Al Murray interview

As he prepares to come to Dubai, meet Al Murray, the man beneath the Pub Landlord

It’s hard not to like Al Murray.

But his reputation goes before him. Or more accurately, his character does. He begins our interview by saying: “People have an expectation of me, so when they meet me, I can be a bit different to it. As long as I’m not like The Pub Landlord, people are going to like me because he’s just so horrible.” In fact, throughout our conversation he’s well-spoken, polite and surprisingly modest, unlike his loud-mouthed alter ego, who he describes as “The man who knows everything.”

It’s two weeks before the award-winning stand-up, better known by his comic character The Pub Landlord, hits the stage at Dubai World Trade Centre with his successful ‘One Man, One Guvnor’ tour, on Friday October 2. He’s just come from lunch with a friend, which, he tells us, is another way he’s found to procrastinate. “I’ve stuff to write so I’m doing everything to avoid it,” he says, in between fits of laughter and the occasional expletive.

But aside from the swearing, Murray couldn’t be more different to the hops-swilling, belligerent character he plays. As it happens, he’s an Oxford graduate with a degree in history, a descendant of the 19th century novelist William Makepeace Thackeray and his grandfather was a diplomat who married into an aristocratic Austrian family. Born in Buckinghamshire, Murray boarded at the prestigious Bedford School at the age of nine, which he hated and maintains today was pretty hard going. “You didn’t get time to yourself. Everyone was on top of you the whole time.” Space issues aside, the funnyman says it helped him develop a thick skin – something very necessary in the stand-up comedy business. “You try not to get too bothered about things in a situation like that; like being too territorial. It helped me learn that some things aren’t worth getting bothered about.” Like critics, for instance. “If someone is being rude I think the best thing to do is to just say, ‘Well okay, lovely to meet you’. It makes the rudeness empty if you respond politely. They’re just trying to get a rise out of you,” he says, with a reflective tone.

So after 20 years of playing a character often described in the UK as a “national treasure”, what does Murray attribute his success to? “Familiarity,” he says with a sigh. “The longer you stick around, the better. You can get into people’s imaginations more. If you disappear or drop a character quickly, you might not have got to everybody.” And while Murray says he’d run a mile if he was ever to meet The Pub Landlord, he admits he enjoys the freedom that the character brings. “You can talk at sort of right angles about something. You can discuss things better than if you were as yourself, so it’s freeing, but not in a ‘I’m-shy-and-I-don’t-know-what-to-say kind of way’. It’s more that I can be incredibly outrageous if I want, which is something I’d never do myself.”

Murray took his “outrageous” behaviour to another level earlier this year when he ran in the UK General Election in the hope of becoming an MP, hysterically, not as himself, but as the fictional Pub Landlord. The stunt garnered national media attention. “I’m a terrible show-off. That’s what it boils down to,” Murray says, with a bellowing laugh. “I think being a comic is quite journalistic, you can sort of report on what’s going on.”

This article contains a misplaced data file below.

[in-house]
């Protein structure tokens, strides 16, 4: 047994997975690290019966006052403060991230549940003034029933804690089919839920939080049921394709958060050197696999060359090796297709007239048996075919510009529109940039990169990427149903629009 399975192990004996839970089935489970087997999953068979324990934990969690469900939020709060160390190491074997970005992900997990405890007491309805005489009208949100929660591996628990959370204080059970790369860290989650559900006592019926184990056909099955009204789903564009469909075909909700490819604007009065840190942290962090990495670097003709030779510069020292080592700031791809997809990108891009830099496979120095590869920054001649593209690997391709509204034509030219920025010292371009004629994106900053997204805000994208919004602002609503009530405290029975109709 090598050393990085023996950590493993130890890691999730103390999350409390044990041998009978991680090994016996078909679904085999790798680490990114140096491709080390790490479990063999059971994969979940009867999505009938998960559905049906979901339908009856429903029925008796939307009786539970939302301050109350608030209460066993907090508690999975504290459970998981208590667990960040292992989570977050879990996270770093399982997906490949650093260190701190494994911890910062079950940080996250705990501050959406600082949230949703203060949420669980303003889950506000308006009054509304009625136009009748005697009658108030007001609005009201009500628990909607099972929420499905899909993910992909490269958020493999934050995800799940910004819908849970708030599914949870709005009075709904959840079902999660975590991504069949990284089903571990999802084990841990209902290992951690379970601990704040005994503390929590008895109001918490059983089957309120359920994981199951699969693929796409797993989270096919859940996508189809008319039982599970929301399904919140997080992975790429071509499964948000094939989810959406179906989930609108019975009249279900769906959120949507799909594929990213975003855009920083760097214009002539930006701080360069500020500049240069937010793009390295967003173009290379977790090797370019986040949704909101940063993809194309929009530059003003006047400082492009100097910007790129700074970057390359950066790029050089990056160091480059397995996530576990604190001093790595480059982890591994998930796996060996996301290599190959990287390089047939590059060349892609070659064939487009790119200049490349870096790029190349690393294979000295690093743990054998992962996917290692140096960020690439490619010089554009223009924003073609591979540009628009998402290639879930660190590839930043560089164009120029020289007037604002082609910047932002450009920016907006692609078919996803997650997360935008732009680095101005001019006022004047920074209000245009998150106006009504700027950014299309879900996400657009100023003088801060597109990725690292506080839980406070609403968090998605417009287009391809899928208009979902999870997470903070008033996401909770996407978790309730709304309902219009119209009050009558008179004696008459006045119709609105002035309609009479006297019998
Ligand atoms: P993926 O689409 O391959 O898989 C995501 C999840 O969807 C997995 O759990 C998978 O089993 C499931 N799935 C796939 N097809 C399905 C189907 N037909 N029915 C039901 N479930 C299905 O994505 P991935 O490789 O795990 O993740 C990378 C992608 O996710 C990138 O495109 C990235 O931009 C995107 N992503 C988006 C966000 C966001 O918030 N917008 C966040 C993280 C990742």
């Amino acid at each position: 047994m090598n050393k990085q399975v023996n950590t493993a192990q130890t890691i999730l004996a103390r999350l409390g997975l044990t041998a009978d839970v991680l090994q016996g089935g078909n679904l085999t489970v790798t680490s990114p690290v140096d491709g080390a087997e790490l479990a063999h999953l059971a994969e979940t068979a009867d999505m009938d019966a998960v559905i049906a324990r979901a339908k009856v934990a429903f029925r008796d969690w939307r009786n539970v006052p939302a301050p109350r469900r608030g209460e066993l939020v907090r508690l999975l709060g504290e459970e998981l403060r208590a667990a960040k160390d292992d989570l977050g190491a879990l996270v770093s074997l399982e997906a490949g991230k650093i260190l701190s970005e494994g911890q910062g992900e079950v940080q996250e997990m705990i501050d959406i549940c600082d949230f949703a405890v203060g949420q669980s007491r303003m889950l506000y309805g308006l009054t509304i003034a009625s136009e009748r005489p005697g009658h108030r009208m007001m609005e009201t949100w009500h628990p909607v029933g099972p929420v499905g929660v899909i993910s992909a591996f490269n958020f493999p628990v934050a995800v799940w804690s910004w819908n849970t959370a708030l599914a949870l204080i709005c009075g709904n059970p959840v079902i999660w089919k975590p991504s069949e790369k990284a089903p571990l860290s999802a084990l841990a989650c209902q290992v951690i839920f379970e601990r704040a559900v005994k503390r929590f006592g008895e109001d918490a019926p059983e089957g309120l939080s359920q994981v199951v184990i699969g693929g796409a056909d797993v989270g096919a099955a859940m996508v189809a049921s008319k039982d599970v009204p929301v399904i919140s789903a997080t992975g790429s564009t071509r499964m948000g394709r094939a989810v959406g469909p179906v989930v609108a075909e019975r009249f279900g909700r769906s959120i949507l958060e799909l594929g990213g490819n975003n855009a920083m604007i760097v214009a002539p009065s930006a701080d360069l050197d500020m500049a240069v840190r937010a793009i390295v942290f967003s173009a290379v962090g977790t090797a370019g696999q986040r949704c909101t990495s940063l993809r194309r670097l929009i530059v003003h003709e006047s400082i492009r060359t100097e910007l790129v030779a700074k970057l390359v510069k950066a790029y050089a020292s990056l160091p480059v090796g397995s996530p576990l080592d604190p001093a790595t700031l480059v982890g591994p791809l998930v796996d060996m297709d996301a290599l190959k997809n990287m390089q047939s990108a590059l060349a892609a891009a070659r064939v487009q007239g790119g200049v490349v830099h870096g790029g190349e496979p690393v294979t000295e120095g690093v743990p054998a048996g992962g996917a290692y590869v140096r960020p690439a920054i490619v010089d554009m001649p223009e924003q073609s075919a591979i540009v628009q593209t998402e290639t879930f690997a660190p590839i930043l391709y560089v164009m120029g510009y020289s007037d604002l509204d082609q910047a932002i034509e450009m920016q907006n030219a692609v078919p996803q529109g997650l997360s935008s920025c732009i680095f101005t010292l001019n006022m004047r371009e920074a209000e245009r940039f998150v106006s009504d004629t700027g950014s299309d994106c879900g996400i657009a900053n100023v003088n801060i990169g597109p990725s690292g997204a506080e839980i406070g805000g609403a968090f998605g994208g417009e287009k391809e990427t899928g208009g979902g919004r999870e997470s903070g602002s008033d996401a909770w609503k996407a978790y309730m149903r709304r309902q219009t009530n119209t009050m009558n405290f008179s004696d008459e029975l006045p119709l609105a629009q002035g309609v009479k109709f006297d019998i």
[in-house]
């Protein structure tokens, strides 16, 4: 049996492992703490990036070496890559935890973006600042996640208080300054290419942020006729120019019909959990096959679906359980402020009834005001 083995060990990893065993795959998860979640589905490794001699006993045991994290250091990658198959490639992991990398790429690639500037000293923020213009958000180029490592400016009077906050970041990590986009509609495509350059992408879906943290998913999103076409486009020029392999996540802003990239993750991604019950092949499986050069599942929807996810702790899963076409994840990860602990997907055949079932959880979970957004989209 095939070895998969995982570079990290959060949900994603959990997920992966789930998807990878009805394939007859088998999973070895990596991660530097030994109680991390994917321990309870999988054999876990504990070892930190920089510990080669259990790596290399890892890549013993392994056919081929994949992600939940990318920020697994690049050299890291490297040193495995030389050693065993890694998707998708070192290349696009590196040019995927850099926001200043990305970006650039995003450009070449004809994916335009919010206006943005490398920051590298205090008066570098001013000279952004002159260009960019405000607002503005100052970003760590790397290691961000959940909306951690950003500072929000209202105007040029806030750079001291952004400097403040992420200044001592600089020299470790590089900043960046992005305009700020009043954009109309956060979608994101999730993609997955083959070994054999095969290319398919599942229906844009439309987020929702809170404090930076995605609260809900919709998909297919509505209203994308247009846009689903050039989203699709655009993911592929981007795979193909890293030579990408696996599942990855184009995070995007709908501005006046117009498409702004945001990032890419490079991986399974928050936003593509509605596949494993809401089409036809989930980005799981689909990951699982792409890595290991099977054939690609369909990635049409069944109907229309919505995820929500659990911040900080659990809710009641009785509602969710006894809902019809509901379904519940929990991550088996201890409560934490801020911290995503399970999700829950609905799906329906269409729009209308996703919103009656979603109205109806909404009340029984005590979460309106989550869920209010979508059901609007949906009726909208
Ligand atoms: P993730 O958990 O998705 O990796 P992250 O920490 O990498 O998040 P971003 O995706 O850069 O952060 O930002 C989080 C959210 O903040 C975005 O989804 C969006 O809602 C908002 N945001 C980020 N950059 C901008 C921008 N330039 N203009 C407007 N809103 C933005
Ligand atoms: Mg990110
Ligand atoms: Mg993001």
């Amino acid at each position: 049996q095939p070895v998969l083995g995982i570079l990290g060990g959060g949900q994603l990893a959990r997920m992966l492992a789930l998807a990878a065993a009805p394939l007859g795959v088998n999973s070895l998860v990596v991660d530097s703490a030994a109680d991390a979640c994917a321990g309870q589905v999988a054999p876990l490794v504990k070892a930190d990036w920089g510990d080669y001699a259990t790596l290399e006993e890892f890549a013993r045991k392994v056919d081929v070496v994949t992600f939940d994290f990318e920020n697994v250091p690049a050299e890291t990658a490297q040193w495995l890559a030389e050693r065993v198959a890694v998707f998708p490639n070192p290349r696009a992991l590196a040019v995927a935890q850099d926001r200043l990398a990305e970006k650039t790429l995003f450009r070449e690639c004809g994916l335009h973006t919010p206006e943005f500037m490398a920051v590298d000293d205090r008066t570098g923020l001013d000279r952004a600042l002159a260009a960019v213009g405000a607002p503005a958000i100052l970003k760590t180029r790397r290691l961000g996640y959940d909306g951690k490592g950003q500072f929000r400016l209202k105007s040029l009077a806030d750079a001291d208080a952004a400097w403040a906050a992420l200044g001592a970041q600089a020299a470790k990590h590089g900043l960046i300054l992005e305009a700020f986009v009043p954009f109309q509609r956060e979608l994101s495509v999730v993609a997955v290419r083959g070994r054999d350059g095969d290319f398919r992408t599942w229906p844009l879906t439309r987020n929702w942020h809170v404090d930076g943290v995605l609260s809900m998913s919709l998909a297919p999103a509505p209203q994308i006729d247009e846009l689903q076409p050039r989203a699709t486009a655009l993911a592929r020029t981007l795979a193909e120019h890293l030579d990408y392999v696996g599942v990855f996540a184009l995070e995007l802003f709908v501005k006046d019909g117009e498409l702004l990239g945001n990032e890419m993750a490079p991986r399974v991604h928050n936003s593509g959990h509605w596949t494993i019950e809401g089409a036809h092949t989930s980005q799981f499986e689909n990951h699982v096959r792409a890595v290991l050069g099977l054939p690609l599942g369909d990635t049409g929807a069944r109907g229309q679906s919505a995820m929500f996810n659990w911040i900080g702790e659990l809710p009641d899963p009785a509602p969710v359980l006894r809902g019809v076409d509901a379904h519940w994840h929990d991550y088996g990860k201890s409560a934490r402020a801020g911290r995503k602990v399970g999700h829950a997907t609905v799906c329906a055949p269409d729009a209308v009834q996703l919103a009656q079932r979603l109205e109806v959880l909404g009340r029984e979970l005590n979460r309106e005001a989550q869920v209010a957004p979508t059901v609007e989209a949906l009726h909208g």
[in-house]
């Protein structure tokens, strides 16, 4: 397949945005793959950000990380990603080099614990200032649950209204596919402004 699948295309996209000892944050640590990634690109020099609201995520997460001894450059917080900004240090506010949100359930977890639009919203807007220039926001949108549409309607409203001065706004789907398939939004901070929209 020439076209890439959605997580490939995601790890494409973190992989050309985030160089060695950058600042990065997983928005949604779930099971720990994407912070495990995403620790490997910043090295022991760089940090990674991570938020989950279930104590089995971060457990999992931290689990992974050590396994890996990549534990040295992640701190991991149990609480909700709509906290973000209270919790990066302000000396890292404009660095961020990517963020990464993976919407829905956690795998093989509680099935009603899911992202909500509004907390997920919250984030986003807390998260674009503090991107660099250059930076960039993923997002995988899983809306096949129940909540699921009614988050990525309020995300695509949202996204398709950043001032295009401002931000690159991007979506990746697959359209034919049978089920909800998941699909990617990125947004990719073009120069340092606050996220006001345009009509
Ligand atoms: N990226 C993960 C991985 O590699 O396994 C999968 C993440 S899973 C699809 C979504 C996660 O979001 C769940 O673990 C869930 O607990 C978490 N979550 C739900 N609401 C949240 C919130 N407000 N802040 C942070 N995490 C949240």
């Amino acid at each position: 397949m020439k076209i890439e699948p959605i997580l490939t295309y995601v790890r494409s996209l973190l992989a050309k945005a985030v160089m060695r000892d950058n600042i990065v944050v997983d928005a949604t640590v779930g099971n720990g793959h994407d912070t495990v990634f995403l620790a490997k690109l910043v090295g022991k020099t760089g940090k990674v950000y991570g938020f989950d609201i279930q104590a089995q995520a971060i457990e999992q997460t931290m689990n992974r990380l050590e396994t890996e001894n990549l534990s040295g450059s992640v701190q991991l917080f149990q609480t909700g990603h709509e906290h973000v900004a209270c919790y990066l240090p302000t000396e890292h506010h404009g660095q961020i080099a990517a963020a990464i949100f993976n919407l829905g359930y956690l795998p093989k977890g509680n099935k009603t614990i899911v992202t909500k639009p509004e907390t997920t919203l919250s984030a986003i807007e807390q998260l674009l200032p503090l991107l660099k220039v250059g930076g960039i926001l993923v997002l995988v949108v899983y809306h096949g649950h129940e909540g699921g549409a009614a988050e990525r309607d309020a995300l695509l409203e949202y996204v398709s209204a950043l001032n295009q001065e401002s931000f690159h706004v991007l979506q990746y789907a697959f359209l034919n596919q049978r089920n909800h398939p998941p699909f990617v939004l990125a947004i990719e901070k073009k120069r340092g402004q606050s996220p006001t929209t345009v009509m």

Despite losing out to Conservative candidate Craig Mackinlay, Murray’s political and social agenda continues to be part of his show and has been praised by London’s The Telegraph as an “affectionate, double-edged satire”. And while everyone from the Irish to the Swiss and the French get a jab from the sharp-tongued Landlord, Murray says he doesn’t worry about offending his audience. “I’ve had people leave before and I’m always thinking on stage, am I getting this dead right? If a couple of thousand people laugh at something you say, it can make you feel pretty damn good.”

Currently in the middle of his UK tour, Murray says he’s excited to return to Dubai. “I’ve been coming since 2009. I really like travelling. We’re the new circus people,” he says. And while Murray and the Landlord seem to be complete opposites – he loves discovering other cultures while the Landlord rebels against anything ‘un-British’– they both share a love of laid-back bars. “I’ve had really great evenings at Barasti, where you just end up talking to people. It’s nice to be where everyone is so chilled out,” says Murray. “I very much like sitting in a pub, with your mates, hanging out; that’s the greatest thing.”

Who knows, maybe the next time you’re in Barasti it’ll have a new landlord.
Dhs300-500. Fri October 2. Dubai World Trade Centre, Sheikh Zayed Road, (04 439 0900).

Pub ammo

The Landlord on…
Dubai expats
“You can live in Dubai and not pay tax, or you can live in the UK, pay cash for everything and regularly fake your own death in a pub fire for the insurance. How anyone would choose between the two I don’t know. Maybe the weather is the deciding factor.”

The irish
“They’re a sidebar to our motorbike. They’re going nowhere without us.”

Dubai weather
“I’m a fan of heat, and I’m also a fan of being plunged from heat into icy cold air-con. Win win. I reckon I must love it because I keep on coming back.”

”Who needs teachers when you’ve got Google? Google doesn’t take a third of the year off – or knock off at 3.15pm. I’d close all the schools and give all the kids laptops.”

Foreign foods
“The last time I was in Dubai I ate all sorts of food, even this stuff called hummus. Amazing what you can discover when you go abroad.”

“Posh man’s sport, of course. Fifteen men on a team, because posh people can generally afford to have more friends.”

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